FINANCIAL INSTITUTIONS (page 355-361)
Early in the year 1859 Walter Delafield bought of Wm. S. Cooke a small lot 20 by 40 feet in size, west of the Wookcock store building on the south side of Main street, on which he put up a one-story frame building and opened a “banking exchange” business. It was a little too soon, and a year or so later Mr. Delafield closed it and returned to the East. In 1858 his father, Edward Delafield, had purchased and laid out “Delafield’s addition,” and they had expected great things of the village. Walter Delafield was attending to the affairs as his fathers attorney in fact, and he was very popular while here. He later became a prominent Episcopal clergyman, and further mention of him will be found in the sketch of the Waukon Episcopal church.

WAUKON STATE BANK
Twelve years later, in May, 1871, Lewis W. Hersey opened the first permanent bank in Waukon, with J. B. Turck, of Milwaukee, in connection with their mercantile business in the stone block on the east side of Allamakee street. In March, 1873, Mr. Turck retired, and Mr. Hersey continued the business until May 13, 1874, when he disposed of his mercantile interests to Augustine Hersey & Son, and from that time on devoted his attentions solely to the banking business. In January, 1879, Geo. W. Stoddard and C. T. Granger united with Mr. Hersey in establishing “The Waukon Bank,” occupying a new building erected by H. H. Stilwell on the opposite side of Allamakee street, especially fitted up for the banking business. The officers were: C. T. Granger, president; L. W. Hersey, cashier; Geo. W. Stoddard, assistant cashier; with a capital of $10,000, which was increased to $15,000 January 1, 1884.

On April 29, 1892, the business was incorporated under the name of “Waukon State Bank,” with a paid up capital of $40,000; and on April 26, 1912, when the charter expired, it was renewed for another twenty years. The bank continued its business in the same location for thirty-three years, or until February 1, 1912, when it moved into its own elegant new building on Main street, in the very center of the business section, where they have roomy, well lighted, attractive quarters, equipped with every modern convenience and protection, including safety deposit boxes for the use of its patrons. The officers of the bank have been: President, C. T. Granger, 1879-91; G. W. Stoddard, 1892-93; L. W. Hersey, 1894-1902; L. A. Howe, 1903 to the present time. Vice president, M. W. Eaton, since 1897. Cashier, L. W. Hersey, 1871-93; L. A. Howe, 1894-1902; S. W. Ludeking, since 1903. Assistant cashier, L. A. Howe, 1892-93; S. W. Ludeking, 1897-1902; C. M. Stone, since 1909. Directors, L. W. Hersey, 1892-1902; G. W. Stoddard, 1892-93; C. T. Granger, 1892-93 and 1895-1913; J. W. Thomas, 1892-97; Henry Dayton, 1892-94; M. W. Eaton, since 1894; J. C. Crawford, since 1894; Moritz Kerndt, 1898-1905; L. A. Howe, since 1903; S. W. Ludeking, since 1906; R. J. Alexander, since 1913.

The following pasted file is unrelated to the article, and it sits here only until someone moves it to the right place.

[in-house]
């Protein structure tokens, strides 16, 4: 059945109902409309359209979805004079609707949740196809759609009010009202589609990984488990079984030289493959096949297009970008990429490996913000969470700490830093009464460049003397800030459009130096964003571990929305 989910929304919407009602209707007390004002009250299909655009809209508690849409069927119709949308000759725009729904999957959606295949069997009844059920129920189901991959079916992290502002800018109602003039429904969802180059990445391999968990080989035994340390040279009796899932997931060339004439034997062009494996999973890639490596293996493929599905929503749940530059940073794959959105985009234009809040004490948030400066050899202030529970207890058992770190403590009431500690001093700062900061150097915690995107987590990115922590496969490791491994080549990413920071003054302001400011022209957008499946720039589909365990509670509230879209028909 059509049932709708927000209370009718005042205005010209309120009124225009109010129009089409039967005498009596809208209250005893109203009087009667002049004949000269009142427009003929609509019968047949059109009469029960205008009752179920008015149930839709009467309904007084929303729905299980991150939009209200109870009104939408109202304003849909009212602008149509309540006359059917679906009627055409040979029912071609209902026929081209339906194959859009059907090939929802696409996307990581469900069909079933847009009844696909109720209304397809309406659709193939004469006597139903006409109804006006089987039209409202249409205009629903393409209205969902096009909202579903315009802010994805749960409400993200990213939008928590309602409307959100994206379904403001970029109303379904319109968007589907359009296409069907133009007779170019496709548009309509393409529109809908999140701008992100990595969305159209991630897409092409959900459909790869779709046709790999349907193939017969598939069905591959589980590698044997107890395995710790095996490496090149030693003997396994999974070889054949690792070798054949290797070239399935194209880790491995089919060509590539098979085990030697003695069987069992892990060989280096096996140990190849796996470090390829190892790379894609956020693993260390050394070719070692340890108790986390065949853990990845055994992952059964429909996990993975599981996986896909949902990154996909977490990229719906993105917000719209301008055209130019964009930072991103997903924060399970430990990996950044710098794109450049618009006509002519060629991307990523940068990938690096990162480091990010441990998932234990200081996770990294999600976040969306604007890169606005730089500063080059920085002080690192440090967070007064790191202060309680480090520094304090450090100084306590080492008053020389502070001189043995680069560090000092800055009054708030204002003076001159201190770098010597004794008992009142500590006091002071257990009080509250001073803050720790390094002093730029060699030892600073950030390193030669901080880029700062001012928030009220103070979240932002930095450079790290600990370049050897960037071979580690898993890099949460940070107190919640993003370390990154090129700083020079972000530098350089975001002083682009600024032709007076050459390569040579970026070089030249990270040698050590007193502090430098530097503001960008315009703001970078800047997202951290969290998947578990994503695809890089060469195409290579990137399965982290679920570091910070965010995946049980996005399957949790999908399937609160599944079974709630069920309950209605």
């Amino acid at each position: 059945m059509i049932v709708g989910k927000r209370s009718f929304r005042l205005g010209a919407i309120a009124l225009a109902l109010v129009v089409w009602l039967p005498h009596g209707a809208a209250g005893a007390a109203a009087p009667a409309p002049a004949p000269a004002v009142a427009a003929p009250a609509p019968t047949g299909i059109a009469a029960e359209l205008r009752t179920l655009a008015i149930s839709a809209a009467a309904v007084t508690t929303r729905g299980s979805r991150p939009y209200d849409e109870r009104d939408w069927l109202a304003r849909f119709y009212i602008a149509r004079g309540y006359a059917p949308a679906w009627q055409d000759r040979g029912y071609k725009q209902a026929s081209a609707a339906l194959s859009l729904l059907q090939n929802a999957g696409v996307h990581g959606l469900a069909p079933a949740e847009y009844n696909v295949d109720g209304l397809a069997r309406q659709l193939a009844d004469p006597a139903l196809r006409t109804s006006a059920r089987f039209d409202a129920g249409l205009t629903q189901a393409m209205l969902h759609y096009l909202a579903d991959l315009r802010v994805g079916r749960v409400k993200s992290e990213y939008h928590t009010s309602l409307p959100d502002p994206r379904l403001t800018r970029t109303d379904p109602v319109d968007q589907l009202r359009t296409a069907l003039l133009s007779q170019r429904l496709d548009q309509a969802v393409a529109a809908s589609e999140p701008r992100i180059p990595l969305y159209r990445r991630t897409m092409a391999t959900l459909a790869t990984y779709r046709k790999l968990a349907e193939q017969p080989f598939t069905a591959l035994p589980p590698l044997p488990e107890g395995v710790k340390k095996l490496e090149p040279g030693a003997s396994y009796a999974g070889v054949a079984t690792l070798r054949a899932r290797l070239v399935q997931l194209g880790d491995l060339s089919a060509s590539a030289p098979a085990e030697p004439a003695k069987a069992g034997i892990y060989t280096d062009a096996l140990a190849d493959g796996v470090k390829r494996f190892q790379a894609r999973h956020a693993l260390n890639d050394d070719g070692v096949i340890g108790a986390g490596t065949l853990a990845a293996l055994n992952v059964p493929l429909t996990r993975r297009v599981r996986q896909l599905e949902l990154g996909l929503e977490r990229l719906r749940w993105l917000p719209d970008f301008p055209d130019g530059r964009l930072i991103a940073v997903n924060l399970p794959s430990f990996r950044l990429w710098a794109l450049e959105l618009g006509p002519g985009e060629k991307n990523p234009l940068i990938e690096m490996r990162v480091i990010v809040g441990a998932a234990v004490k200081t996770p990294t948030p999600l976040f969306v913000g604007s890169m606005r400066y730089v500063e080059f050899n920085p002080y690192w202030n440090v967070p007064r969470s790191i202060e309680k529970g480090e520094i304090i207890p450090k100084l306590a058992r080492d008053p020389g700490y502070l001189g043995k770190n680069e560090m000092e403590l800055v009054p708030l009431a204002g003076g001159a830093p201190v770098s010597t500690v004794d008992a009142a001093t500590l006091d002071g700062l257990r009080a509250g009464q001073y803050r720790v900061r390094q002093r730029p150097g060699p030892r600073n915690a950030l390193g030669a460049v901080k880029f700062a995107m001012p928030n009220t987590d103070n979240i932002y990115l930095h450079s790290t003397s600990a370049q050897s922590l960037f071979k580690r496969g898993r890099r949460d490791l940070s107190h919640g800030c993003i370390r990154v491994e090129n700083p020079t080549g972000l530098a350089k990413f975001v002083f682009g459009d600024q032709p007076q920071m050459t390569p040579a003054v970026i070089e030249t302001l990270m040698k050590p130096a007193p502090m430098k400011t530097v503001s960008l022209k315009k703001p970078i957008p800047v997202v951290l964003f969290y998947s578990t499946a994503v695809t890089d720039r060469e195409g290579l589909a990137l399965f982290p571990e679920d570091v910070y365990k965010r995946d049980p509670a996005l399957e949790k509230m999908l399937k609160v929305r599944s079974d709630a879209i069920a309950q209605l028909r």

Thus it will be seen that L. W. Hersey, founder of the bank, was cashier or president nearly thirty-two years, until his death in 1903. L. A. Howe, now president, entered the bank as clerk and bookkeeper January 1, 1883, and has been continuously connected with it for thirty years. M. W. Eaton has been vice president for sixteen years; and S. W. Ludeking, assistant and cashier for the same period. This is a record of stability that is indicative of the character of this institution, and for all these years the Waukon State Bank has enjoyed a liberal share of the public patronage. The management has always been conservative, and mindful of their responsibility to depositors, to safeguard their interest first of all.

During the past three years this bank has paid to its depositors as interest on their deposits the large sum of $29,812.31. Its April statement, 1913, shows a capital and surplus of 450,000. Undivided profits, $19,999.23. Deposits, $377,467.80. And total resources, $447,458.03.

BANK OF WAUKON
In the spring of 1878, following the arrival of the locomotive in Waukon, numerous enterprises were launched, among them being a second bank, by B. F. And J. H. Boomer, who came in and built for that purpose the brick building on the east side of Spring avenue now occupied by the Model Restaurant. Being energetic and pushing they soon built up quite a patronage, took an active interest in the business affairs of the town, and ere long acquired considerable property. They bought the Grange building formerly occupied by the Hedge & Earle drug store, moved it across the street, and on its site erected the Boomer Opera House. This was destroyed by fire in February, 1891, but immediately rebuilt, and is now occupied by Woodmen’s Hall and the postoffice. In 1892 J. H. Boomer retired and went to Hot Springs, South Dakota, and thence to Idaho, where in 1907 he was city clerk and police magistrate of the city of Wallace. In 1893 the affairs of the bank were wound up, and the properties acquired by B. F. Boomer eventually passed into other hands. In recent years he has conducted the Grand Hotel.